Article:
Smooth Bay Shrimp     Crangon stylirostris



Commonly used as fish bait, this small, two inch shrimp is found from Alaska to central California ranging from the intertidal zone to a minus 260 ft where waves and currents leave mainly a sandy bottom. 


This adult specimen displays the characteristics of the species: a short, stocky, sand-colored body with the main body part or carapace lacking a dorsal spine (hence the origin of "smooth" in the common name).  However, like other closely related species, the body coloration can vary with the background.  As a result it is sometimes difficult to recognize various Crangon species without a close examination of the body parts.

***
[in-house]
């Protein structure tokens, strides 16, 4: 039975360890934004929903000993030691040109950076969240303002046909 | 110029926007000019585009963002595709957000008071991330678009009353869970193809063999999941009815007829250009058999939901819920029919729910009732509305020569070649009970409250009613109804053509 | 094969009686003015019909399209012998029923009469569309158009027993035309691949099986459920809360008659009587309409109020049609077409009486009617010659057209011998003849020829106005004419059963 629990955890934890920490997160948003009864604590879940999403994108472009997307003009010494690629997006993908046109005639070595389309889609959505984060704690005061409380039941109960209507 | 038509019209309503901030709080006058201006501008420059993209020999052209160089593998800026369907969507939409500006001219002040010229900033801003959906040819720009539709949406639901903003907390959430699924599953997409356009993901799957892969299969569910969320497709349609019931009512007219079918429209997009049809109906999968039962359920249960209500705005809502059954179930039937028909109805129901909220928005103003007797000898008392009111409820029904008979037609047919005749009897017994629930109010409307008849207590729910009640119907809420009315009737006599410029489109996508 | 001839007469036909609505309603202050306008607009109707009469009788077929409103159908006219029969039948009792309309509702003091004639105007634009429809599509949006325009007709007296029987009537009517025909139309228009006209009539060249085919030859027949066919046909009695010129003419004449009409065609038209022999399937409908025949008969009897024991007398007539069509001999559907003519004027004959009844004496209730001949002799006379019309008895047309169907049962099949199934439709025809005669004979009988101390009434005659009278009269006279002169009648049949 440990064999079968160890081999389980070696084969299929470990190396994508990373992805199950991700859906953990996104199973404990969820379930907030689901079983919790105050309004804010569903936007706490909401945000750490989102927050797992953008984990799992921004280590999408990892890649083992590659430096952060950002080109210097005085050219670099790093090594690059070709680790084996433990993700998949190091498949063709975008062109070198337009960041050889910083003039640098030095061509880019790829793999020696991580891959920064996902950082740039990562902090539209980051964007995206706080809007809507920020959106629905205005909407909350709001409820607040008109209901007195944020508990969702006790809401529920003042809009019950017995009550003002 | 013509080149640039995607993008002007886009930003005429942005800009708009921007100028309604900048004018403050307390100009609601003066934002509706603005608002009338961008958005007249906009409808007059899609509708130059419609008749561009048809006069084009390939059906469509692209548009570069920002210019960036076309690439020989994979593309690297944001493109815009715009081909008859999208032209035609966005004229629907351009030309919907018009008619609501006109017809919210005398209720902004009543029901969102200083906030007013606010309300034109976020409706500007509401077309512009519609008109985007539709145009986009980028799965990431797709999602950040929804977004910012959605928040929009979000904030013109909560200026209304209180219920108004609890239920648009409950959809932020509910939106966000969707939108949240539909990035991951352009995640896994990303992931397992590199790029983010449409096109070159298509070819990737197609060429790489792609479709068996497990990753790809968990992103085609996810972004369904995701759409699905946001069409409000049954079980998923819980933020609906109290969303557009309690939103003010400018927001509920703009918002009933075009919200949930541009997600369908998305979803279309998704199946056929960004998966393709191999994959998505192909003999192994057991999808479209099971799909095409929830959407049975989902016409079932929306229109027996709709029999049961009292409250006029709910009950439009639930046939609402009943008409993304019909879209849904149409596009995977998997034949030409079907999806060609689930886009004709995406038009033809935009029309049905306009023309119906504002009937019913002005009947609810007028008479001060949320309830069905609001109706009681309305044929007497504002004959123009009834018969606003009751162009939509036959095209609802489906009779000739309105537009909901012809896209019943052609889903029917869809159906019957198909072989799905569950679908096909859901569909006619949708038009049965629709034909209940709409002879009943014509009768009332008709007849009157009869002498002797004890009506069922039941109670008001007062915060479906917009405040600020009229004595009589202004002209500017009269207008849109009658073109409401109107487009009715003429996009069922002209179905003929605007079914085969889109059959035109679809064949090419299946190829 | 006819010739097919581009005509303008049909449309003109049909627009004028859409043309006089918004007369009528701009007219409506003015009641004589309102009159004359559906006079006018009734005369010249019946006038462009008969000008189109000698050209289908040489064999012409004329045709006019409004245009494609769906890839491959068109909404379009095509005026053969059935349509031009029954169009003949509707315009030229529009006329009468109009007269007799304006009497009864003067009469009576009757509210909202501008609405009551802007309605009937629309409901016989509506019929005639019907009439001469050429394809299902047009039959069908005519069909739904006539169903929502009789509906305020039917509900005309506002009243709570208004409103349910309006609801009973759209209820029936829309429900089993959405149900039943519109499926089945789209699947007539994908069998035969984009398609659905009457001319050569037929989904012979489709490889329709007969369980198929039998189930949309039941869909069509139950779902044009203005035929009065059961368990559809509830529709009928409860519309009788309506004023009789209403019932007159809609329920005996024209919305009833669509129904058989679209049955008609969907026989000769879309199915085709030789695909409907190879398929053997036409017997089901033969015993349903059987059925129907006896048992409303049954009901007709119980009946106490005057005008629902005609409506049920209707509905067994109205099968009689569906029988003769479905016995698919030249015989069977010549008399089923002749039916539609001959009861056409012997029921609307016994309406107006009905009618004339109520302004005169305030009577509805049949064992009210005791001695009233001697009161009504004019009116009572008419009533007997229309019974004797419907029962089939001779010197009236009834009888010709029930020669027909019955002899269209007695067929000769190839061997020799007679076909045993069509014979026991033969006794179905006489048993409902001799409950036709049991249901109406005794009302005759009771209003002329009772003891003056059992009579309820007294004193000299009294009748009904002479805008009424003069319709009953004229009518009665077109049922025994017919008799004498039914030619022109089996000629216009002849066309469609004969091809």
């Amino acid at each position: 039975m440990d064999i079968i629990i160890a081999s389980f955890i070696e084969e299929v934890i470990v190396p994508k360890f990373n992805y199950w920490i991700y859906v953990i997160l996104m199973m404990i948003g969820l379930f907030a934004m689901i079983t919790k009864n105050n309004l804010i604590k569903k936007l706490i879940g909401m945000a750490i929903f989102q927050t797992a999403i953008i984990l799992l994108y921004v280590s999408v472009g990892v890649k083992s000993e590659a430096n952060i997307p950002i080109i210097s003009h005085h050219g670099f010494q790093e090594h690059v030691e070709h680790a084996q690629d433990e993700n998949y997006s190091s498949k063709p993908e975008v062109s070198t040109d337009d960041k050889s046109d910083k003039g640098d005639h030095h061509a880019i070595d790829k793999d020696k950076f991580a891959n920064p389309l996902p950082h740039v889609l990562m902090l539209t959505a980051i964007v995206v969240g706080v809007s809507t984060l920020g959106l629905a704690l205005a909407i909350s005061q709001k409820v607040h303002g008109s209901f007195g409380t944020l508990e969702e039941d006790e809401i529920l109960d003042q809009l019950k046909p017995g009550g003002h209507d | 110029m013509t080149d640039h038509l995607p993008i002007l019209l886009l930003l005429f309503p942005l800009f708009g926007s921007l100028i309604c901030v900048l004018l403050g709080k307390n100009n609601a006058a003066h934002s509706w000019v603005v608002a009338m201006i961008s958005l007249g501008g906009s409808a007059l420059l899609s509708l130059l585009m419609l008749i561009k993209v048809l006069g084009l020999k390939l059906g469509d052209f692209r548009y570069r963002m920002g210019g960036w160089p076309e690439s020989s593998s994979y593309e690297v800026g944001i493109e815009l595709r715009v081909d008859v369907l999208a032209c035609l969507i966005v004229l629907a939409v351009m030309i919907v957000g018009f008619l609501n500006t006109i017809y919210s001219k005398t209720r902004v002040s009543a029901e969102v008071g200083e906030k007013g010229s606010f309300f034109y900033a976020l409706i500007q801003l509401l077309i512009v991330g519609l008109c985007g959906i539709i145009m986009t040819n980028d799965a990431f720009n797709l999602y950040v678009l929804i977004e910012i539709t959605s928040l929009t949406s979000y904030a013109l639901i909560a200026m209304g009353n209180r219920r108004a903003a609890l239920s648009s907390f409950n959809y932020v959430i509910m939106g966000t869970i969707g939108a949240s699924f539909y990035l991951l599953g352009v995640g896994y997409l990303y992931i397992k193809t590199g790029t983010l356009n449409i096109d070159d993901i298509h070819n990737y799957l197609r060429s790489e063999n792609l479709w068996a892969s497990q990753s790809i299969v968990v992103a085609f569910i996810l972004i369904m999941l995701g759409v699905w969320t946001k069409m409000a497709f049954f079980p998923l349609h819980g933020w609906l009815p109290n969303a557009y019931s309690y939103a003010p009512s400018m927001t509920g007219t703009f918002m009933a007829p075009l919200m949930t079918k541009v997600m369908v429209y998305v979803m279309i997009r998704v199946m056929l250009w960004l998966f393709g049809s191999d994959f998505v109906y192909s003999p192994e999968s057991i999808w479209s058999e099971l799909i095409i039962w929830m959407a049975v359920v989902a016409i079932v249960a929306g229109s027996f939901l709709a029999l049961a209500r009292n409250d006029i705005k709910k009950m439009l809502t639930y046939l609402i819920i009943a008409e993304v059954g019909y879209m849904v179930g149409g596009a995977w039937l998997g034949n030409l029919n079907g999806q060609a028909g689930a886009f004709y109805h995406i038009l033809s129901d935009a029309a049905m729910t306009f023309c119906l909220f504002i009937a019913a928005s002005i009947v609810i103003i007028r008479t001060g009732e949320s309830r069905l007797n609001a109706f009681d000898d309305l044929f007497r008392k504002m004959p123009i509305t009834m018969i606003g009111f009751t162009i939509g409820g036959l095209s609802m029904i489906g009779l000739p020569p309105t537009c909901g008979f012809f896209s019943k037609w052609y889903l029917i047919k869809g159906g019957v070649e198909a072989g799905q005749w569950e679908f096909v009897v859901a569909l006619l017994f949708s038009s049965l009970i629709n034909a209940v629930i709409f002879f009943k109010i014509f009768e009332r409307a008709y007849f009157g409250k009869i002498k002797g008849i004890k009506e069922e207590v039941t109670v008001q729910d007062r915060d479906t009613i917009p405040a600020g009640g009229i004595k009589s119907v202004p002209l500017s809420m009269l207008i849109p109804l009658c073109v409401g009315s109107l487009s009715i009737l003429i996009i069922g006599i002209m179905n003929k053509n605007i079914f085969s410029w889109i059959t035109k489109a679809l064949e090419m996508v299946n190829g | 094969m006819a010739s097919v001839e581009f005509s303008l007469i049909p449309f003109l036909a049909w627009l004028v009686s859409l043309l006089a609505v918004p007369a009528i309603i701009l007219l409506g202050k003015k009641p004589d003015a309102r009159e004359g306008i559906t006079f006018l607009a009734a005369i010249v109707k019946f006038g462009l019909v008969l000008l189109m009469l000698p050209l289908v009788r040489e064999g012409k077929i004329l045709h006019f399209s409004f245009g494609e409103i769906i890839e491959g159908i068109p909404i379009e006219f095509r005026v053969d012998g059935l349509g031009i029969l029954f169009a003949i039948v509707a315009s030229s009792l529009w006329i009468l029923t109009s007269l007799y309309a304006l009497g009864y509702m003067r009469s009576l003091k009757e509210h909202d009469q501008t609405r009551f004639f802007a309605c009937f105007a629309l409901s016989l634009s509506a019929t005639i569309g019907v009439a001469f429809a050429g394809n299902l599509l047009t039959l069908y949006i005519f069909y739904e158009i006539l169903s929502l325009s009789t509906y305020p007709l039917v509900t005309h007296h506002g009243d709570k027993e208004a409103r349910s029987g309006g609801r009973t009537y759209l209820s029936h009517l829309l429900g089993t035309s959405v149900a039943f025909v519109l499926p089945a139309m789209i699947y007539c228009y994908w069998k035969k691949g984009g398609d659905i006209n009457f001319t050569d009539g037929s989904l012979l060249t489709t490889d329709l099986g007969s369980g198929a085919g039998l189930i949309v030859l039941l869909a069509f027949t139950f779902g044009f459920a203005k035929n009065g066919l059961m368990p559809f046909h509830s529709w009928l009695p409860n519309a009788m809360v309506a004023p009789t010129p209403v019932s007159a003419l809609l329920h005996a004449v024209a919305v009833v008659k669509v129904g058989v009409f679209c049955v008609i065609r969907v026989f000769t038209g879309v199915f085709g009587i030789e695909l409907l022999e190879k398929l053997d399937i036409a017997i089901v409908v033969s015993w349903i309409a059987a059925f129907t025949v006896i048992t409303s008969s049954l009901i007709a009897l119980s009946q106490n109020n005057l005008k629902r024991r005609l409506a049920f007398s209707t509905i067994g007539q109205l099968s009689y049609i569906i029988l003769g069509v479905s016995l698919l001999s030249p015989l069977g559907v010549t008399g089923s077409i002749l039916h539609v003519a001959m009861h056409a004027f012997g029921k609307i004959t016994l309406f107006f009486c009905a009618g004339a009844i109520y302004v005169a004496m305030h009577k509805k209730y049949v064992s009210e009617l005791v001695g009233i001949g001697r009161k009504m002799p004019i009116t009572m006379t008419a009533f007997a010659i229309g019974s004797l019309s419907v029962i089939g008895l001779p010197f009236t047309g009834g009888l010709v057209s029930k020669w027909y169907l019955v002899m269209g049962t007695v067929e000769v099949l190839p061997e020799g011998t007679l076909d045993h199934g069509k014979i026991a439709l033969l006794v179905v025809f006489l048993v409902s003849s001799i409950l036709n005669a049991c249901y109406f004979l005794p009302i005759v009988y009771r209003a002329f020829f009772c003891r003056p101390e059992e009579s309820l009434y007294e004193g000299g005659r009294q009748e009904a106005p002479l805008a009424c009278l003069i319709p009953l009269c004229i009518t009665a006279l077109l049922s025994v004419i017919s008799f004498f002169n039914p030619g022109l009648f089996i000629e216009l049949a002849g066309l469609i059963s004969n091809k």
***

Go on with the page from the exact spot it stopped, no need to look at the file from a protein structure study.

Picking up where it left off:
While other types of shrimp defend themselves from predators using body spines, the Crangon group of shrimp use their cryptic coloration and sand burial to avoid predation.  They can swiftly burrow using their legs and pleopods (appendages under the muscular tail).  A final sweep of the antennae smoothes out the sand surface so only the eyes remain in view.  They feed from this hiding spot capturing small crustaceans and fish.  They also eat small clams.


Like most shrimp and crabs the young spend a lot of time as small members of the zooplankton community floating about and feeding on smaller creatures.  They also serve as food for a variety of other small animals as part of the vast marine food chain.  Adults are occasionally used locally for human food, but they are mainly eaten by a variety of animals ranging from anemones, crabs, octopuses, fish and young seals